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Cancer Cell. 2019 Apr 15;35(4):603-617.e8. doi: 10.1016/j.ccell.2019.03.001. Epub 2019 Mar 28.

CHD1 Loss Alters AR Binding at Lineage-Specific Enhancers and Modulates Distinct Transcriptional Programs to Drive Prostate Tumorigenesis.

Author information

1
Department of Urology, Weill Cornell Medicine, New York, NY 10065, USA; Sandra and Edward Meyer Cancer Center, Weill Cornell Medicine, New York, NY 10065, USA.
2
Department of Urology, Weill Cornell Medicine, New York, NY 10065, USA; Sandra and Edward Meyer Cancer Center, Weill Cornell Medicine, New York, NY 10065, USA; The HRH Prince Alwaleed Bin Talal Bin Abdulaziz Alsaud Institute for Computational Biomedicine, Weill Cornell Medicine, New York, NY 10065, USA.
3
Department of Pathology and Laboratory Medicine, Weill Cornell Medicine, New York, NY 10065, USA; Caryl and Israel Englander Institute for Precision Medicine, Weill Cornell Medicine, New York, NY 10065, USA.
4
Division of Oncogenomics, Oncode Institute, The Netherlands Cancer Institute, Amsterdam, the Netherlands.
5
Department of Urology, Weill Cornell Medicine, New York, NY 10065, USA; Department of Pathology and Laboratory Medicine, Weill Cornell Medicine, New York, NY 10065, USA.
6
The HRH Prince Alwaleed Bin Talal Bin Abdulaziz Alsaud Institute for Computational Biomedicine, Weill Cornell Medicine, New York, NY 10065, USA.
7
Human Oncology and Pathogenesis Program, Memorial Sloan Kettering Cancer Center, New York, NY 10065, USA.
8
Human Oncology and Pathogenesis Program, Memorial Sloan Kettering Cancer Center, New York, NY 10065, USA; Department of Medicine, Memorial Sloan Kettering Cancer Center, New York, NY 10065, USA.
9
Sandra and Edward Meyer Cancer Center, Weill Cornell Medicine, New York, NY 10065, USA; Department of Pathology and Laboratory Medicine, Weill Cornell Medicine, New York, NY 10065, USA; Caryl and Israel Englander Institute for Precision Medicine, Weill Cornell Medicine, New York, NY 10065, USA.
10
Sandra and Edward Meyer Cancer Center, Weill Cornell Medicine, New York, NY 10065, USA; Caryl and Israel Englander Institute for Precision Medicine, Weill Cornell Medicine, New York, NY 10065, USA; Department of Medicine, Weill Cornell Medicine, New York, NY 10065, USA.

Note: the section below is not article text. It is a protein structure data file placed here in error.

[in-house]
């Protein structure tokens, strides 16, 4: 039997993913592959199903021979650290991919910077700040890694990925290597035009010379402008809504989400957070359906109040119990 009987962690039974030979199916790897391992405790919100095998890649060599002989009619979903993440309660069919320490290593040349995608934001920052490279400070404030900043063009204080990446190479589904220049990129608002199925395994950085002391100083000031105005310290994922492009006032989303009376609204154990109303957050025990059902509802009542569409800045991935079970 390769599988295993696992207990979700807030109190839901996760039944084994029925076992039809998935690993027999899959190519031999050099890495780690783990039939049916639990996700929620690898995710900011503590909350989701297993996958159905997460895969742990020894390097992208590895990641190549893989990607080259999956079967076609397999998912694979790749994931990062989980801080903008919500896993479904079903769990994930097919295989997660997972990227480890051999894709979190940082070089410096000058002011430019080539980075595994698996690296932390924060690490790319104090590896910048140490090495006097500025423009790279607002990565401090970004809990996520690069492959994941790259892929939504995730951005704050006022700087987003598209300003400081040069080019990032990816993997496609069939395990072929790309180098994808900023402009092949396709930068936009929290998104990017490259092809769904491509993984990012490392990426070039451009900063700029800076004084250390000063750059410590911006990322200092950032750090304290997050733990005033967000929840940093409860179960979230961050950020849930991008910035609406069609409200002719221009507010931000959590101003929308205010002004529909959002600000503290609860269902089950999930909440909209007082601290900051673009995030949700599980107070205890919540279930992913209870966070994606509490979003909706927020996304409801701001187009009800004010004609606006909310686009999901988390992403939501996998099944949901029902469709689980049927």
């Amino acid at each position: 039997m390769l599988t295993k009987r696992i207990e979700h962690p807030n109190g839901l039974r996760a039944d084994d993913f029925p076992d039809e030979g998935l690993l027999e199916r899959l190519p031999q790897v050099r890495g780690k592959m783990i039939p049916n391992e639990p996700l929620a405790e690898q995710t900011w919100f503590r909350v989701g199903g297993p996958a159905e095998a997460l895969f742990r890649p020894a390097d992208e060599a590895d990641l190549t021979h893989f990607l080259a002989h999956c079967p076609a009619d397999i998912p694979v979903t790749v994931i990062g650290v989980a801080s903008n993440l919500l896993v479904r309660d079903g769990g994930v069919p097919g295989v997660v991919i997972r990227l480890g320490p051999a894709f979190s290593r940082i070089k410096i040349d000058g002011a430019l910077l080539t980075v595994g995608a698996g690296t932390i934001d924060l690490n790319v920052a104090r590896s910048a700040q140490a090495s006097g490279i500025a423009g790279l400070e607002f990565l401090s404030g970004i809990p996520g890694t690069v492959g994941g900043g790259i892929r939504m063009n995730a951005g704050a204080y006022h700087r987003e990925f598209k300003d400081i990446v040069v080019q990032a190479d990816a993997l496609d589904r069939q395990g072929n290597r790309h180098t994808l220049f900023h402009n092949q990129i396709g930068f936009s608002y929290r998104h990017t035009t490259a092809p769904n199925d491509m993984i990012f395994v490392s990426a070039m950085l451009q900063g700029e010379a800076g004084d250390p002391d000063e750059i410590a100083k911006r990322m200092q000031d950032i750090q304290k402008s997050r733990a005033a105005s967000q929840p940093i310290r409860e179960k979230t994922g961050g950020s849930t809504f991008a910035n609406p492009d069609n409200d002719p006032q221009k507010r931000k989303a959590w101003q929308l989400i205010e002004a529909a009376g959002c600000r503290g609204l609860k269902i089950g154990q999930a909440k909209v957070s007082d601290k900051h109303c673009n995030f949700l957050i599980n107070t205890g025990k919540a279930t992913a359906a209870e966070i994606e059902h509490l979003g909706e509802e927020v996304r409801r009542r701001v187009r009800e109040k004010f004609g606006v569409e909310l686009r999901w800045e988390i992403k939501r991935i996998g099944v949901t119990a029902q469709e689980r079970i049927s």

11
The HRH Prince Alwaleed Bin Talal Bin Abdulaziz Alsaud Institute for Computational Biomedicine, Weill Cornell Medicine, New York, NY 10065, USA; Department of Pathology and Laboratory Medicine, Weill Cornell Medicine, New York, NY 10065, USA; Caryl and Israel Englander Institute for Precision Medicine, Weill Cornell Medicine, New York, NY 10065, USA.
12
Division of Oncogenomics, Oncode Institute, The Netherlands Cancer Institute, Amsterdam, the Netherlands; Division of Medical Oncology, Netherlands Cancer Institute, Amsterdam, The Netherlands.
13
Division of Oncogenomics, Oncode Institute, The Netherlands Cancer Institute, Amsterdam, the Netherlands; Laboratory of Chemical Biology and Institute for Complex Molecular Systems, Department of Biomedical Engineering, Eindhoven University of Technology, Eindhoven, The Netherlands.
14
Sandra and Edward Meyer Cancer Center, Weill Cornell Medicine, New York, NY 10065, USA; The HRH Prince Alwaleed Bin Talal Bin Abdulaziz Alsaud Institute for Computational Biomedicine, Weill Cornell Medicine, New York, NY 10065, USA; Department of Pathology and Laboratory Medicine, Weill Cornell Medicine, New York, NY 10065, USA; Caryl and Israel Englander Institute for Precision Medicine, Weill Cornell Medicine, New York, NY 10065, USA.
15
Sandra and Edward Meyer Cancer Center, Weill Cornell Medicine, New York, NY 10065, USA; Department of Biochemistry, Weill Cornell Medicine, New York, NY 10065, USA.
16
Department of Urology, Weill Cornell Medicine, New York, NY 10065, USA; Sandra and Edward Meyer Cancer Center, Weill Cornell Medicine, New York, NY 10065, USA; Caryl and Israel Englander Institute for Precision Medicine, Weill Cornell Medicine, New York, NY 10065, USA. Electronic address: chb9074@med.cornell.edu.

Abstract

Deletion of the gene encoding the chromatin remodeler CHD1 is among the most common alterations in prostate cancer (PCa); however, the tumor-suppressive functions of CHD1 and reasons for its tissue-specific loss remain undefined. We demonstrated that CHD1 occupied prostate-specific enhancers enriched for the androgen receptor (AR) and lineage-specific cofactors. Upon CHD1 loss, the AR cistrome was redistributed in patterns consistent with the oncogenic AR cistrome in PCa samples and drove tumor formation in the murine prostate. Notably, this cistrome shift was associated with a unique AR transcriptional signature enriched for pro-oncogenic pathways unique to this tumor subclass. Collectively, these data credential CHD1 as a tumor suppressor in the prostate that constrains AR binding/function to limit tumor progression.

KEYWORDS:

AR; CHD1; HOXB13; androgen receptor; chromatin remodeling; cistrome reprogramming; epigenetics; interactome; prostate cancer; prostate cancer subclass

PMID:
30930119
PMCID:
PMC6467783
[Available on 2020-04-15]
DOI:
10.1016/j.ccell.2019.03.001

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